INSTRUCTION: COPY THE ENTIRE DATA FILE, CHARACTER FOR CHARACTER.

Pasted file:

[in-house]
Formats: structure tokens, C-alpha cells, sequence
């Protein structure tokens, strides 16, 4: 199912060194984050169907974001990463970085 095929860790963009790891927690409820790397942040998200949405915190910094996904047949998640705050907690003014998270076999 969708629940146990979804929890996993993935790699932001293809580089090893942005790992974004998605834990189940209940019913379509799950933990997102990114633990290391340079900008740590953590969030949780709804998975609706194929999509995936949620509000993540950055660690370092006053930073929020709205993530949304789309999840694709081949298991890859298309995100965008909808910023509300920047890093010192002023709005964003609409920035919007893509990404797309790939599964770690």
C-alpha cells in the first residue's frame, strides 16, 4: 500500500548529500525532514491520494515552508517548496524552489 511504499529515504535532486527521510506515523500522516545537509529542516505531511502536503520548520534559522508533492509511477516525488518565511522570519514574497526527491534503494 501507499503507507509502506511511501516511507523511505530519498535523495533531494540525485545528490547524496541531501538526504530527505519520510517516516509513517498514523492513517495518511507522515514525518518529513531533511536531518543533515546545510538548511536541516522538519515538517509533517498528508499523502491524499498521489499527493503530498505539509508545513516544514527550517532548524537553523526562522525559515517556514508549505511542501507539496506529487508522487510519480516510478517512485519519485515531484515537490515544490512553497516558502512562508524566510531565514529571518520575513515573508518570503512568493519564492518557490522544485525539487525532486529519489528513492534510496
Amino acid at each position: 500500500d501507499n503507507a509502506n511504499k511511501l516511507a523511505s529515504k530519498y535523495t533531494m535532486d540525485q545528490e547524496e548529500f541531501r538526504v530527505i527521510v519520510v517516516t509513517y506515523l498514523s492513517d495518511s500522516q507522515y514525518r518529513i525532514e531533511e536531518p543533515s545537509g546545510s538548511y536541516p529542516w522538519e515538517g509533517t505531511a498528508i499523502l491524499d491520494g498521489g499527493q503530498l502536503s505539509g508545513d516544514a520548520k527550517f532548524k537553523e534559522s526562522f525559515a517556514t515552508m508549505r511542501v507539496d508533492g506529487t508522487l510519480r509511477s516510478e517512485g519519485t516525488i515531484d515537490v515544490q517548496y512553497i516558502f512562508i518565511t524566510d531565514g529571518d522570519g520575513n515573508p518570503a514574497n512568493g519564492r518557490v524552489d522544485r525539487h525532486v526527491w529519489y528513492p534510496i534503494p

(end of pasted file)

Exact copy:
[in-house]
Formats: structure tokens, C-alpha cells, sequence
């Protein structure tokens, strides 16, 4: 199912060194984050169907974001990463970085 095929860790963009790891927690409820790397942040998200949405915190910094996904047949998640705050907690003014998270076999 969708629940146990979804929890996993993935790699932001293809580089090893942005790992974004998605834990189940209940019913379509799950933990997102990114633990290391340079900008740590953590969030949780709804998975609706194929999509995936949620509000993540950055660690370092006053930073929020709205993530949304789309999840694709081949298991890859298309995100965008909808910023509300920047890093010192002023709005964003609409920035919007893509990404797309790939599964770690």
C-alpha cells in the first residue's frame, strides 16, 4: 500500500548529500525532514491520494515552508517548496524552489 511504499529515504535532486527521510506515523500522516545537509529542516505531511502536503520548520534559522508533492509511477516525488518565511522570519514574497526527491534503494 501507499503507507509502506511511501516511507523511505530519498535523495533531494540525485545528490547524496541531501538526504530527505519520510517516516509513517498514523492513517495518511507522515514525518518529513531533511536531518543533515546545510538548511536541516522538519515538517509533517498528508499523502491524499498521489499527493503530498505539509508545513516544514527550517532548524537553523526562522525559515517556514508549505511542501507539496506529487508522487510519480516510478517512485519519485515531484515537490515544490512553497516558502512562508524566510531565514529571518520575513515573508518570503512568493519564492518557490522544485525539487525532486529519489528513492534510496
Amino acid at each position: 500500500d501507499n503507507a509502506n511504499k511511501l516511507a523511505s529515504k530519498y535523495t533531494m535532486d540525485q545528490e547524496e548529500f541531501r538526504v530527505i527521510v519520510v517516516t509513517y506515523l498514523s492513517d495518511s500522516q507522515y514525518r518529513i525532514e531533511e536531518p543533515s545537509g546545510s538548511y536541516p529542516w522538519e515538517g509533517t505531511a498528508i499523502l491524499d491520494g498521489g499527493q503530498l502536503s505539509g508545513d516544514a520548520k527550517f532548524k537553523e534559522s526562522f525559515a517556514t515552508m508549505r511542501v507539496d508533492g506529487t508522487l510519480r509511477s516510478e517512485g519519485t516525488i515531484d515537490v515544490q517548496y512553497i516558502f512562508i518565511t524566510d531565514g529571518d522570519g520575513n515573508p518570503a514574497n512568493g519564492r518557490v524552489d522544485r525539487h525532486v526527491w529519489y528513492p534510496i534503494p